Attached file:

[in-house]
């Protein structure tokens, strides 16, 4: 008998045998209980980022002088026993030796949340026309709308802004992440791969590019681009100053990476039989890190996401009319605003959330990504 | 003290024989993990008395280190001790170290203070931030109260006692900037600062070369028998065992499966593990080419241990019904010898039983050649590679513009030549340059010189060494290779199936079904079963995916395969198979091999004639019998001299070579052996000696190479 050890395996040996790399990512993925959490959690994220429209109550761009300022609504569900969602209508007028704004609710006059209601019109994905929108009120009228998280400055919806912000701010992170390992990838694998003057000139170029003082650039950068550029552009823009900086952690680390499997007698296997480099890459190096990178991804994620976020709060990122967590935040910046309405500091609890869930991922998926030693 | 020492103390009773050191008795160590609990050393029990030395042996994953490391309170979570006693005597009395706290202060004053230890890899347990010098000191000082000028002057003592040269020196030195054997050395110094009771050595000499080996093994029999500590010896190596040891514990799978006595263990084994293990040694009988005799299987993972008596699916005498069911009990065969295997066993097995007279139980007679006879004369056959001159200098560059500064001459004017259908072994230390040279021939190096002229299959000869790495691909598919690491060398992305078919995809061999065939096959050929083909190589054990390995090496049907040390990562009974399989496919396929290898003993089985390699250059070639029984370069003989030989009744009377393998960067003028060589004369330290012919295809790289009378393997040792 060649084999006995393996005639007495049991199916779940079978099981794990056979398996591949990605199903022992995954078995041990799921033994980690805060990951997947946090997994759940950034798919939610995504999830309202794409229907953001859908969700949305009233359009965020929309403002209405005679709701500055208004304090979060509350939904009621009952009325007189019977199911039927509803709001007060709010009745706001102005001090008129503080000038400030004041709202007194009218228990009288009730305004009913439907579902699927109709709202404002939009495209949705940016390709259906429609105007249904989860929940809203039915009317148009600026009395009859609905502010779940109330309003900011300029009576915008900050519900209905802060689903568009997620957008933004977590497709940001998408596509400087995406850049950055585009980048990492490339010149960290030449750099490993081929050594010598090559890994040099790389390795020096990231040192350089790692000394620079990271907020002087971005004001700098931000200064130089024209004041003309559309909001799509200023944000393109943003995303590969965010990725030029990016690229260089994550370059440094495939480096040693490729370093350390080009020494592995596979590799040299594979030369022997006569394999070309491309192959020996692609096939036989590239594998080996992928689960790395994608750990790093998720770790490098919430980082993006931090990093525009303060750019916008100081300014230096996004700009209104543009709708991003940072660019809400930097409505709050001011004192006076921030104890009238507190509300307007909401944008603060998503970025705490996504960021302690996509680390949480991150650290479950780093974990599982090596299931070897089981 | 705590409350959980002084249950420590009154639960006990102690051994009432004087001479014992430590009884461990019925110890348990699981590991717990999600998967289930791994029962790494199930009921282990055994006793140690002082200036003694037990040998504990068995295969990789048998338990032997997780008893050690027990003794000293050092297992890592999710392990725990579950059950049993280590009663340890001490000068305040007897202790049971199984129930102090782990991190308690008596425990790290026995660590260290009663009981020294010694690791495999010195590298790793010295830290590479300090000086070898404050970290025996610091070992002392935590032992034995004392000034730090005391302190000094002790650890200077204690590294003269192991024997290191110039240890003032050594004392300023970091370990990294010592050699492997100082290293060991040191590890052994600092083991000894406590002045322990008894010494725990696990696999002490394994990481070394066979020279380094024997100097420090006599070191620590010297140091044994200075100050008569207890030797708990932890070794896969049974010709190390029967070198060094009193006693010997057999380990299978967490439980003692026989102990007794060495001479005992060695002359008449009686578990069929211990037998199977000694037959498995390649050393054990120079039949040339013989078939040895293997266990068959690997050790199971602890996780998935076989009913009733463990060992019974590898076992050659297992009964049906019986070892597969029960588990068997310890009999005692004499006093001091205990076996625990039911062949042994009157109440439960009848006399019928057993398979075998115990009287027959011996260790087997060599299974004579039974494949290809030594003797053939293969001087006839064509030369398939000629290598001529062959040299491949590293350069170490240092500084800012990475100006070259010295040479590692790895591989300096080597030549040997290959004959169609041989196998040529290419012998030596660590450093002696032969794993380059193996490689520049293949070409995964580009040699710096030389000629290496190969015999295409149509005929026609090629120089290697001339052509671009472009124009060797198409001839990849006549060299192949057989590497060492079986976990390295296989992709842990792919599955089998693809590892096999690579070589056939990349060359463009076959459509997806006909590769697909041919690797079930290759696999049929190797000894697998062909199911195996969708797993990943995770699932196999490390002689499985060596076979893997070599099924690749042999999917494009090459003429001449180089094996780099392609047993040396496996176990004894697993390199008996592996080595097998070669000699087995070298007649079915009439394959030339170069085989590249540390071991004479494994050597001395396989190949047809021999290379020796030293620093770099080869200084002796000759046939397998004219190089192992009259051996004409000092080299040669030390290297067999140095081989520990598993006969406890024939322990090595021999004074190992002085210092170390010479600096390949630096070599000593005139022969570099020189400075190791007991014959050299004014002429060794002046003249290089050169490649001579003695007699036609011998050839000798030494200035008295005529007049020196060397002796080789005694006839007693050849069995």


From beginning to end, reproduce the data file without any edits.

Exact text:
[in-house]
């Protein structure tokens, strides 16, 4: 008998045998209980980022002088026993030796949340026309709308802004992440791969590019681009100053990476039989890190996401009319605003959330990504 | 003290024989993990008395280190001790170290203070931030109260006692900037600062070369028998065992499966593990080419241990019904010898039983050649590679513009030549340059010189060494290779199936079904079963995916395969198979091999004639019998001299070579052996000696190479 050890395996040996790399990512993925959490959690994220429209109550761009300022609504569900969602209508007028704004609710006059209601019109994905929108009120009228998280400055919806912000701010992170390992990838694998003057000139170029003082650039950068550029552009823009900086952690680390499997007698296997480099890459190096990178991804994620976020709060990122967590935040910046309405500091609890869930991922998926030693 | 020492103390009773050191008795160590609990050393029990030395042996994953490391309170979570006693005597009395706290202060004053230890890899347990010098000191000082000028002057003592040269020196030195054997050395110094009771050595000499080996093994029999500590010896190596040891514990799978006595263990084994293990040694009988005799299987993972008596699916005498069911009990065969295997066993097995007279139980007679006879004369056959001159200098560059500064001459004017259908072994230390040279021939190096002229299959000869790495691909598919690491060398992305078919995809061999065939096959050929083909190589054990390995090496049907040390990562009974399989496919396929290898003993089985390699250059070639029984370069003989030989009744009377393998960067003028060589004369330290012919295809790289009378393997040792 060649084999006995393996005639007495049991199916779940079978099981794990056979398996591949990605199903022992995954078995041990799921033994980690805060990951997947946090997994759940950034798919939610995504999830309202794409229907953001859908969700949305009233359009965020929309403002209405005679709701500055208004304090979060509350939904009621009952009325007189019977199911039927509803709001007060709010009745706001102005001090008129503080000038400030004041709202007194009218228990009288009730305004009913439907579902699927109709709202404002939009495209949705940016390709259906429609105007249904989860929940809203039915009317148009600026009395009859609905502010779940109330309003900011300029009576915008900050519900209905802060689903568009997620957008933004977590497709940001998408596509400087995406850049950055585009980048990492490339010149960290030449750099490993081929050594010598090559890994040099790389390795020096990231040192350089790692000394620079990271907020002087971005004001700098931000200064130089024209004041003309559309909001799509200023944000393109943003995303590969965010990725030029990016690229260089994550370059440094495939480096040693490729370093350390080009020494592995596979590799040299594979030369022997006569394999070309491309192959020996692609096939036989590239594998080996992928689960790395994608750990790093998720770790490098919430980082993006931090990093525009303060750019916008100081300014230096996004700009209104543009709708991003940072660019809400930097409505709050001011004192006076921030104890009238507190509300307007909401944008603060998503970025705490996504960021302690996509680390949480991150650290479950780093974990599982090596299931070897089981 | 705590409350959980002084249950420590009154639960006990102690051994009432004087001479014992430590009884461990019925110890348990699981590991717990999600998967289930791994029962790494199930009921282990055994006793140690002082200036003694037990040998504990068995295969990789048998338990032997997780008893050690027990003794000293050092297992890592999710392990725990579950059950049993280590009663340890001490000068305040007897202790049971199984129930102090782990991190308690008596425990790290026995660590260290009663009981020294010694690791495999010195590298790793010295830290590479300090000086070898404050970290025996610091070992002392935590032992034995004392000034730090005391302190000094002790650890200077204690590294003269192991024997290191110039240890003032050594004392300023970091370990990294010592050699492997100082290293060991040191590890052994600092083991000894406590002045322990008894010494725990696990696999002490394994990481070394066979020279380094024997100097420090006599070191620590010297140091044994200075100050008569207890030797708990932890070794896969049974010709190390029967070198060094009193006693010997057999380990299978967490439980003692026989102990007794060495001479005992060695002359008449009686578990069929211990037998199977000694037959498995390649050393054990120079039949040339013989078939040895293997266990068959690997050790199971602890996780998935076989009913009733463990060992019974590898076992050659297992009964049906019986070892597969029960588990068997310890009999005692004499006093001091205990076996625990039911062949042994009157109440439960009848006399019928057993398979075998115990009287027959011996260790087997060599299974004579039974494949290809030594003797053939293969001087006839064509030369398939000629290598001529062959040299491949590293350069170490240092500084800012990475100006070259010295040479590692790895591989300096080597030549040997290959004959169609041989196998040529290419012998030596660590450093002696032969794993380059193996490689520049293949070409995964580009040699710096030389000629290496190969015999295409149509005929026609090629120089290697001339052509671009472009124009060797198409001839990849006549060299192949057989590497060492079986976990390295296989992709842990792919599955089998693809590892096999690579070589056939990349060359463009076959459509997806006909590769697909041919690797079930290759696999049929190797000894697998062909199911195996969708797993990943995770699932196999490390002689499985060596076979893997070599099924690749042999999917494009090459003429001449180089094996780099392609047993040396496996176990004894697993390199008996592996080595097998070669000699087995070298007649079915009439394959030339170069085989590249540390071991004479494994050597001395396989190949047809021999290379020796030293620093770099080869200084002796000759046939397998004219190089192992009259051996004409000092080299040669030390290297067999140095081989520990598993006969406890024939322990090595021999004074190992002085210092170390010479600096390949630096070599000593005139022969570099020189400075190791007991014959050299004014002429060794002046003249290089050169490649001579003695007699036609011998050839000798030494200035008295005529007049020196060397002796080789005694006839007693050849069995």